“On the inclined plane of immorality, France is descending with an ever-accelerated speed, till it seems to have almost reached the lowest point of depravity.” Such is the witness of a faithful Frenchman. On such principles we cease to wonder that Paris is the centre of intrigues, the patroness of vice, the asylum of all infamy.
Here in Sicily it is so pleasant: the sunny Ionian sea, the changing jewel of Calabria, like a fire-opal moved in the light; Italy and the panorama of Christmas clouds, night with the dog-star laying a long, luminous gleam across the sea, as if baying at us, Orion marching above
Thus I had heard a great deal, before I saw them, about the tall and dominant buildings of New York. I agree that they have an instant effect on the imagination; which I think is increased by the situation in which they stand, and out of which they arose.
Our passage was a very long and tedious one. The Plata looks like a noble estuary on the map; but is in truth a poor affair. A wide expanse of muddy water has neither grandeur nor beauty. At one time of the day, the two shores, both of which are extremely low, could just be distinguished from the deck.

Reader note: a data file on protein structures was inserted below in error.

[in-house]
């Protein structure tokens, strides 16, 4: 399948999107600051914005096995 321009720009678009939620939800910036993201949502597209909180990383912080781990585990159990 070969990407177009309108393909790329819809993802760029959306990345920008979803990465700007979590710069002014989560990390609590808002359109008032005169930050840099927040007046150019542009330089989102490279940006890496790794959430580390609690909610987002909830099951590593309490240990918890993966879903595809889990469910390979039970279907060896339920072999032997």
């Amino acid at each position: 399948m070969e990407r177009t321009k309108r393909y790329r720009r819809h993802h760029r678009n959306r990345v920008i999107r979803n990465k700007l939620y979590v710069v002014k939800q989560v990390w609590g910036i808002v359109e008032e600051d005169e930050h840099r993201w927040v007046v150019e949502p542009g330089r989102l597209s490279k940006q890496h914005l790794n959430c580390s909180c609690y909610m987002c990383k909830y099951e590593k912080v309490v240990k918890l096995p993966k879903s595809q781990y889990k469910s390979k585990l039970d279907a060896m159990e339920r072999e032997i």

In the evening I set out on an excursion to St. Fe, which is situated nearly three hundred English miles from Buenos Ayres, on the banks of the Parana. The roads in the neighbourhood of the city after the rainy weather, were extraordinarily bad. I should never have thought it possible for a bullock waggon to have crawled along: as it was, they scarcely went at the rate of a mile an hour, and a man was kept ahead, to survey the best line for making the attempt.
I hired a Gaucho to accompany me on my ride to Buenos Ayres, though with some difficulty, as the father of one man was afraid to let him go, and another, who seemed willing, was described to me as so fearful, that I was afraid to take him, for I was told that even if he saw an ostrich at a distance, he would mistake it for an Indian, and would fly like the wind away.